The storyline with Audrey’s father Ben, who was such a great character in the original (and still was in The Return in his time shown) also wasn’t solved. The last thing he did was send some help (and clothes) for Jerry. Also, the storyline with Shelly and Becky was not solved. Dissapointing.


Anyway, we then get to Cooper and Diane driving 430 miles exactly to cross over into somewhere (another dimension, a part of the Black Lodge), and Cooper warned her “it could all be different” when they cross over. It certainly was different, as doppelgangers seemingly roamed free (Diane saw hers) and attitudes were different. Cooper and Diane had a moment to themselves, and it got a little weird—it seemed perhaps Diane was playing the opposite role of her night with Evil Cooper 20 years ago.


For reasons totally unclear, Diane decided to just leave Cooper before morning. Even weirder than her leaving, she left a note signed “Linda” and told Cooper, who she identified as “Richard,” that she didn’t want him to look for her. Wow.


Cooper took one last look at the motel/hotel room before getting in his car and driving away. He was seemingly on the road to nowhere in particular, until he saw “Judy’s” restaurant. Philip Jeffries talked to both Evil Cooper and Agent Cooper about Judy, and Cooper found it (Judy was an “it,” not a “her”).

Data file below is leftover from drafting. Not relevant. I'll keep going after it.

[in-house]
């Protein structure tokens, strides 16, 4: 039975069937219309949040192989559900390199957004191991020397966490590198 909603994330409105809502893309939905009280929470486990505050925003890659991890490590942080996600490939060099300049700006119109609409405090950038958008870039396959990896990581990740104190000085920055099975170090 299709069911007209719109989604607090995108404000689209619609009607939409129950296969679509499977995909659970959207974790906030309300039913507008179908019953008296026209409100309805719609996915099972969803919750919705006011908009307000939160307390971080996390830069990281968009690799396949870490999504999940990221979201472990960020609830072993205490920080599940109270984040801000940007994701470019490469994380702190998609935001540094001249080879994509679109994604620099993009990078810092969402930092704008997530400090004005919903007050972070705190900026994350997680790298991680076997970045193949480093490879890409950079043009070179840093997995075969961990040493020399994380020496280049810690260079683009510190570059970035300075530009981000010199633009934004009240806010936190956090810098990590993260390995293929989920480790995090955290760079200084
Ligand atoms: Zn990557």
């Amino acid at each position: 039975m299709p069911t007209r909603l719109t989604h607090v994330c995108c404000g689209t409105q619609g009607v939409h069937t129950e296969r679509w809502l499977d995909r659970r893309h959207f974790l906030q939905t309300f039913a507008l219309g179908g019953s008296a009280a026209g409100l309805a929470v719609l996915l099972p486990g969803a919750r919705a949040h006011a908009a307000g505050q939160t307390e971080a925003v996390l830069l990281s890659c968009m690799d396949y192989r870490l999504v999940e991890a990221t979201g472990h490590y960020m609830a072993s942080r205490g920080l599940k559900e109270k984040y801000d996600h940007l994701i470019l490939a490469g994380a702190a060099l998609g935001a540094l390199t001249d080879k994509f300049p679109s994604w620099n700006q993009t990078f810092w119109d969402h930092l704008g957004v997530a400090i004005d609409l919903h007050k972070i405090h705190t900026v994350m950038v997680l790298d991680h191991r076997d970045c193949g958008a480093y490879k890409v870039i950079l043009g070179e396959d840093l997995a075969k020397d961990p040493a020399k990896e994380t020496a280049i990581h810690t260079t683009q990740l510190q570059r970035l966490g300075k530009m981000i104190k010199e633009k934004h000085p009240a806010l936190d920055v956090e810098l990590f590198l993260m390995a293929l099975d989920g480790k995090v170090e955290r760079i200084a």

Perhaps the alternate reality or wherever they were caused a slight change (as Cooper suggested), because he seemed to have a tint of evil to him—for a second there, I thought it was a doppelganger. After easily taking care of a few cowboys harassing a waitress, Cooper gets the address of the “other waitress,” who he presumably thought was Laura.


Sure enough, Cooper got to the address and saw Laura Palmer in the flesh. It was pretty cool to see Laura there and alive; however, the woman said she is “Carrie Page” and never heard of Laura, Leland, or Sarah Palmer (though the name Sarah Palmer—Laura’s mom, of course—seemed to get to her for some reason).


With a dead guy in her living room and someone after her, this Carrie/Laura decided to ride with the FBI guy on a trip to Twin Peaks. When they got there after a long (and kind of awkward, I guess) drive, it looked a lot like Twin Peaks, but there were slight changes to it. Laura didn’t recognize anything, but Cooper wanted to stop at the Palmer residence. Still no recognition, and the family there had no relation to the Palmers (though the names were interesting).


Agent Cooper and Laura/Carrie had no choice but to walk away and to the car. But they took another look at the house, and something must’ve clicked with Cooper. He took a step forward, and Laura seemed to start bugging out. Finally, Cooper let out the final words of Twin Peaks, “What year is this?”, as Laura let out one last frightening scream.